Student Selects: Amal Nigam '26 on Nick Brandt's "Wasteland With Cheetahs & Children"

April 25, 2024 12:38PM

Like much of the world, East Africa suffers from Western complacency. Its symptomatic bleakness is painfully captured in the visual dialogues of Nick Brandt’s “Wasteland With Cheetahs & Children.” A triad of solemnly posed cheetahs is layered onto an almost distorted rendition of Caspar David Friedrich’s “Wanderer above the Sea of Fog,” portraying the silhouettes of six children gazing over the rolling hills of debris that have engulfed their motherland.

The photograph’s despair is derived from its construction and its content. Brandt created the scene, akin to his series “Inherit the Dust,” by installing life-size wildlife panels in their previous habitats, scourged by urbanization. The panel’s faded appearance evokes a dream-like nostalgia against the nightmarish clarity of the wasteland. The monochrome scheme aggravates the miserable reality faced by its subjects. The limited sky exacerbates the suffocating landscape and the absence of clean air. The children mirror the rise of the landfill, embodying a forced coexistence with their altered world. The cheetahs cast an ironic contrast to their corrupted habitat, accentuating the union of displacement and degradation.

It feels as though we’ve been transported on a forbidden tour, an exposition of what is and what once was. The creation of one environment has led to the destruction of another, and they both suffer. On the Kenyan savannah, where the cheetahs once roamed, children now stand in its horrifying replacement. It’s an uncomfortable juxtaposition that alarms our complacent predispositions, that beauty in the world is being eroded by our relentless pursuit of development, leaving behind a legacy of loss that begs us for proactive care.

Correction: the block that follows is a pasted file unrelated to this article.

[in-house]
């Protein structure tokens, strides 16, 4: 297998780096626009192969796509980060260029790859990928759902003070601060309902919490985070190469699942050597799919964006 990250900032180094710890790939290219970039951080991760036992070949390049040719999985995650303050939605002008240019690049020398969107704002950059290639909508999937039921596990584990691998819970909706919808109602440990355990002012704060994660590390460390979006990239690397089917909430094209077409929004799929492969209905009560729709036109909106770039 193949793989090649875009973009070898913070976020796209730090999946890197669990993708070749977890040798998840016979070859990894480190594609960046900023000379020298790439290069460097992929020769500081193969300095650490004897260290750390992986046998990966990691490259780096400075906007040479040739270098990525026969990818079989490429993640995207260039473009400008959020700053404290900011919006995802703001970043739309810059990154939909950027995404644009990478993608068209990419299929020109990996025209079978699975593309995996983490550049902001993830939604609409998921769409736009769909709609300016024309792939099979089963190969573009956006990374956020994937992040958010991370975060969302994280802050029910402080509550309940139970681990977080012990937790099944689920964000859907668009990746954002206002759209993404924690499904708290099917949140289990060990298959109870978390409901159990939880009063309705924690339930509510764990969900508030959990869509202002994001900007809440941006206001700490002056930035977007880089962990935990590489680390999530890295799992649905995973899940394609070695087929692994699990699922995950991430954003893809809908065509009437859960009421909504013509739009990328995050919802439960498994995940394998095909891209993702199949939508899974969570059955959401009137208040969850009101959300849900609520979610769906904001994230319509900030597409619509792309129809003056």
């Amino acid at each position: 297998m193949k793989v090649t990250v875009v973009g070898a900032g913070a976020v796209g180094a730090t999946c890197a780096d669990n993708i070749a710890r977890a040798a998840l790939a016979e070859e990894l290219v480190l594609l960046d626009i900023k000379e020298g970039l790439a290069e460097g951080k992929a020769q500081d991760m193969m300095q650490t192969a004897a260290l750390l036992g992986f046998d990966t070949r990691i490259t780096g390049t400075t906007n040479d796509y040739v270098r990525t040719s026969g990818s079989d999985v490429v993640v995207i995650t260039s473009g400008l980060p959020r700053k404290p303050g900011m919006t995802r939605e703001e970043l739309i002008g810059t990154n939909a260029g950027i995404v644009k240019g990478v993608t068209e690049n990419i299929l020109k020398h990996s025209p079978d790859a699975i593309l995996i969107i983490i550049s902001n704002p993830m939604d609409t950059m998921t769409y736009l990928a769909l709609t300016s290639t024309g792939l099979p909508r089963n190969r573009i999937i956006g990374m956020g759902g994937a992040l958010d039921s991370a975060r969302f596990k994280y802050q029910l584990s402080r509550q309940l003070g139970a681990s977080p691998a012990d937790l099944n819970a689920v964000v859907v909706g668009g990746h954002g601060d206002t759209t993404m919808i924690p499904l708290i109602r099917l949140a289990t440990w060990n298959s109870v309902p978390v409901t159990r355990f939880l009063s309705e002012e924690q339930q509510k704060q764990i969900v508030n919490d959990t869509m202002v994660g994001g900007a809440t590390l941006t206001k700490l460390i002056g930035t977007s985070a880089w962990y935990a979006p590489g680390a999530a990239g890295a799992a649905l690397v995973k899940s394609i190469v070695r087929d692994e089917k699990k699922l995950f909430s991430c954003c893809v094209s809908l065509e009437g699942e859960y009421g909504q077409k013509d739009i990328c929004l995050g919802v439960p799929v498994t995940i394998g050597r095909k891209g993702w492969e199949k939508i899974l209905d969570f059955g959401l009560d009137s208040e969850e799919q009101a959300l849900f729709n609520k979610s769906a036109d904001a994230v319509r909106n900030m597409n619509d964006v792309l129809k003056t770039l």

The cheetahs remind us of the illusion of “advancement,” that our attempts to alter the earth have already resulted in the banishment of a community. It serves as a warning that the first casualties of our dominion are not the last. The children confirm our collective fear: none of this is going to go away when we go away. By joining the wasteland formed by former generations, they reveal a tragic inheritance of our failure to tackle environmental devastation.

While it’s a terrifying scene, the “Wasteland With Cheetahs & Children” isn’t in our backyard. Unfortunately, our partiality to Western tragedy implies continued environmental inaction until something of a similar magnitude occurs in our states. It may generate fear among its viewers, but is it enough to sway the perpetrators whom we enable with our complacency? I hope so.

Image: Nick Brandt. Wasteland With Cheetahs and Children, from the series Inherit the Dust, 2015 (Printed 2020). Archival pigment print 6/8. On loan from Meg '80 and Bennett Goodman.

This "Student Selects" piece was written by Amal Nigam '26 (Finance) as part of his coursework for GS/MLL 128: World Stories: Fictional Expressions of Globalization.